Government policies help influence the course of the communications industry and its impact on consumers and society at large. We bear witness to how sound regulatory policies, based on a fundamental understanding of markets and consumer preferences, can help foster an environment that enables technological innovation and convergence to drive investment, promote competition and enhance consumer choice.
That’s why it is essential that government action reflects the true state of the marketplace and is supported by a factual foundation that is data-driven and grounded on fact-based analysis.
Yet, the Federal Communications Commission (FCC), the independent regulatory agency responsible for guiding communications policy, appears adrift from its traditional moorings of fact-based, data-driven decision-making.
In the FCC’s newly adopted "leap-without-looking" approach, it rammed through new rules this year that place limits on the joint advertising sales of local TV broadcasters without seeking any current data on the media and entertainment market, or the rapidly changing advertising marketplace to support the need for the new requirements. The FCC instead relied on an outdated joint sales rule designed for FM radio stations in the days before XM-Sirius and the iPod and applied it to local TV broadcasters.
Chairman Tom Wheeler justified acting without obtaining further data by articulating an unsupported claim that broadcasters could “circumvent”local TV ownership rules through the use of joint sales agreements (JSAs); specifically in those cases in which one station sells more than 15% of the weekly advertising sales for another station.
If the chairman had legitimate concerns regarding broadcast JSAs, then why the departure from fact-based decision-making to precipitously take action against one sector of the industry? The FCC, in this case, failed to raise or consider any similar joint sales agreements among cable and satellite TV providers, and rushed to judgment ahead of an anticipated Government Accountability Office (GAO) report that would address these very issues.
As it turns out, the GAO, a non-partisan Congressional watchdog eventually highlighted the FCC’s utter lack of data in its decision-making process when it stated:
“(The) FCC would benefit from improved data on and analysis of the extent to which broadcaster agreements affect its media ownership rules and its media policy goals of competition, localism, and diversity... This lack of analysis and information could undermine FCC’s efforts to ensure its media ownership regulations achieve their intended goals.”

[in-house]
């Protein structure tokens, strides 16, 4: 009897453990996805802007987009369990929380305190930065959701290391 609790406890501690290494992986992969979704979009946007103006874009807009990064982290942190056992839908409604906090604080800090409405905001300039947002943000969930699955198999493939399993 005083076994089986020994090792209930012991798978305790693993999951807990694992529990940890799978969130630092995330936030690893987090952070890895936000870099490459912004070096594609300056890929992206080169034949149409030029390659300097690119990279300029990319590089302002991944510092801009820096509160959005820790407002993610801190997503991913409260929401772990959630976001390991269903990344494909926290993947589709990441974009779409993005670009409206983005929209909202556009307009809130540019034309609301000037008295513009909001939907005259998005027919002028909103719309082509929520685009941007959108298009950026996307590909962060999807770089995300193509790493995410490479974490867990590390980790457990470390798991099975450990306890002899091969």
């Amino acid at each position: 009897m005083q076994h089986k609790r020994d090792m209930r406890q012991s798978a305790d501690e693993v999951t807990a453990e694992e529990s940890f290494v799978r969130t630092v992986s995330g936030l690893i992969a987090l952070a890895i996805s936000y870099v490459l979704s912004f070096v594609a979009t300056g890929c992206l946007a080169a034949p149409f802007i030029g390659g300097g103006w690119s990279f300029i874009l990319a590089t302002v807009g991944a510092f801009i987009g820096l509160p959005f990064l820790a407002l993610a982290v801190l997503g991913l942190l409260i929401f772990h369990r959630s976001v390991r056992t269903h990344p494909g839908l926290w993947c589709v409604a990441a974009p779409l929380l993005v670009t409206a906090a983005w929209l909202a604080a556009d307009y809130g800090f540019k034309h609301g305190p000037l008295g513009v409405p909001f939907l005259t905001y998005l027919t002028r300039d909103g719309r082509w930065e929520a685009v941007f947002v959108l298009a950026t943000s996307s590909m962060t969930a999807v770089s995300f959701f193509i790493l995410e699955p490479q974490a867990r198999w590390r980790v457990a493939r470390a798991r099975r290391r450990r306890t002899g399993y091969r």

Left unanswered is why the FCC would expend the effort and resources to implement biased rules that will ultimately distort the competitive video marketplace, where broadcasters today experience the same competitive pressures shared by cable and satellite TV providers.
The Commission’s action on broadcast JSAs appears capricious, and shows a fundamental lack of understanding of advertising in today’s dynamic video and on-line broadband market. The most recent data demonstrate that U.S. consumers on average spend about three hours each day online, with nearly 30 minutes exclusively devoted to watching video content. Moreover, 345 million wireless subscriptions in the U.S. now provide anywhere, anytime smart phone access to content.
Given the steady shift by consumers to greater online use, advertisers now actively target online platforms and buy more advertising from new digital competitors, driving advertising revenues downward for both pay-TV companies and broadcasters. According to Media Dynamics Inc., the U.S. television industry this year suffered its first dip in advertising-buying since 2009.
In the midst of all of these changes, however, public data reinforces that fact that television remains a primary medium for consumers across America. Studies show that television viewing and online video streaming go hand-in-hand, with the heaviest Internet users also watching the most TV.
Interestingly, while the FCC "leaped without looking" to challenge broadcast JSAs, Wheeler has recently used the mantra of “data-driven decisions” as the rationale for not rushing to judgment in other areas. Just last month Wheeler testified before the U.S. House Committee on Small Business that the agency could not act on pending “special access” regulatory proposals at the Commission given the lack of current data.
In this case Wheeler felt compelled to extol the virtues of a “data-driven” approach to Congress, yet he abandoned that approach by jumping head-long into adoption of one-sided regulations that will negatively impact the competitive playing field in the video market for broadcasters.
These intellectual and pragmatic inconsistencies beg the questions: What data-driven decisions are important to Wheeler? All of them, or just some, and for what reason?
Robert C. Kenny is director of Public Affairs for TVfreedom.org, a coalition of local broadcasters, community advocates, network TV affiliate associations and other independent organizations advocating for preserving the retransmission consent regime. He is a former press secretary at the FCC.